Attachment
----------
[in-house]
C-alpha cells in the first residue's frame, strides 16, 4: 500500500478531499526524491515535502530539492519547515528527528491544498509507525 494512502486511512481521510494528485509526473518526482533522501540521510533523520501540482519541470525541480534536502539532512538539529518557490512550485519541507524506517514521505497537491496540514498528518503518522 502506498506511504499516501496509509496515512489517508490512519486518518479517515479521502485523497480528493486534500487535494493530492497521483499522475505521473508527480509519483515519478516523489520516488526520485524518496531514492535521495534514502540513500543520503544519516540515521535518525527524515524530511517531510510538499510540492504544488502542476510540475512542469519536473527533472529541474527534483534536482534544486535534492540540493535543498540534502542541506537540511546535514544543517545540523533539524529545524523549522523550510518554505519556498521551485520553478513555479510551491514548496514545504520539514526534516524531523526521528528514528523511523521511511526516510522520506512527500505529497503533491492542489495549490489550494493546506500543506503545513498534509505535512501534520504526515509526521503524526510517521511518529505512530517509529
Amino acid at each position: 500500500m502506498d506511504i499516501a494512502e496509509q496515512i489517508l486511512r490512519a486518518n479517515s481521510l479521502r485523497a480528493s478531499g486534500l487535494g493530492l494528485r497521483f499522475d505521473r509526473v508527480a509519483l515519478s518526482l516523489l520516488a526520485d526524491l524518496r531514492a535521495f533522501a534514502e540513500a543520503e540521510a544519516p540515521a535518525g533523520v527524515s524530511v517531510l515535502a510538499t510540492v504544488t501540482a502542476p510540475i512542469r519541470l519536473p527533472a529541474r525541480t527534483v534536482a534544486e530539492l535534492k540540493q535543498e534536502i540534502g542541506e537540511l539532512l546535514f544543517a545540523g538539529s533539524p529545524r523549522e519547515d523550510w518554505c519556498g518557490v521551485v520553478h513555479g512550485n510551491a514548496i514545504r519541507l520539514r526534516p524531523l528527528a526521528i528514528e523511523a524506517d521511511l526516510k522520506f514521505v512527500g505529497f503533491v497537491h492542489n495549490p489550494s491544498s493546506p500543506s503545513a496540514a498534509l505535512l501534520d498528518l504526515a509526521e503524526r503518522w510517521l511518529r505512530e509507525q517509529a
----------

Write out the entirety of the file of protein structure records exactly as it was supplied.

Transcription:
[in-house]
C-alpha cells in the first residue's frame, strides 16, 4: 500500500478531499526524491515535502530539492519547515528527528491544498509507525 494512502486511512481521510494528485509526473518526482533522501540521510533523520501540482519541470525541480534536502539532512538539529518557490512550485519541507524506517514521505497537491496540514498528518503518522 502506498506511504499516501496509509496515512489517508490512519486518518479517515479521502485523497480528493486534500487535494493530492497521483499522475505521473508527480509519483515519478516523489520516488526520485524518496531514492535521495534514502540513500543520503544519516540515521535518525527524515524530511517531510510538499510540492504544488502542476510540475512542469519536473527533472529541474527534483534536482534544486535534492540540493535543498540534502542541506537540511546535514544543517545540523533539524529545524523549522523550510518554505519556498521551485520553478513555479510551491514548496514545504520539514526534516524531523526521528528514528523511523521511511526516510522520506512527500505529497503533491492542489495549490489550494493546506500543506503545513498534509505535512501534520504526515509526521503524526510517521511518529505512530517509529
Amino acid at each position: 500500500m502506498d506511504i499516501a494512502e496509509q496515512i489517508l486511512r490512519a486518518n479517515s481521510l479521502r485523497a480528493s478531499g486534500l487535494g493530492l494528485r497521483f499522475d505521473r509526473v508527480a509519483l515519478s518526482l516523489l520516488a526520485d526524491l524518496r531514492a535521495f533522501a534514502e540513500a543520503e540521510a544519516p540515521a535518525g533523520v527524515s524530511v517531510l515535502a510538499t510540492v504544488t501540482a502542476p510540475i512542469r519541470l519536473p527533472a529541474r525541480t527534483v534536482a534544486e530539492l535534492k540540493q535543498e534536502i540534502g542541506e537540511l539532512l546535514f544543517a545540523g538539529s533539524p529545524r523549522e519547515d523550510w518554505c519556498g518557490v521551485v520553478h513555479g512550485n510551491a514548496i514545504r519541507l520539514r526534516p524531523l528527528a526521528i528514528e523511523a524506517d521511511l526516510k522520506f514521505v512527500g505529497f503533491v497537491h492542489n495549490p489550494s491544498s493546506p500543506s503545513a496540514a498534509l505535512l501534520d498528518l504526515a509526521e503524526r503518522w510517521l511518529r505512530e509507525q517509529a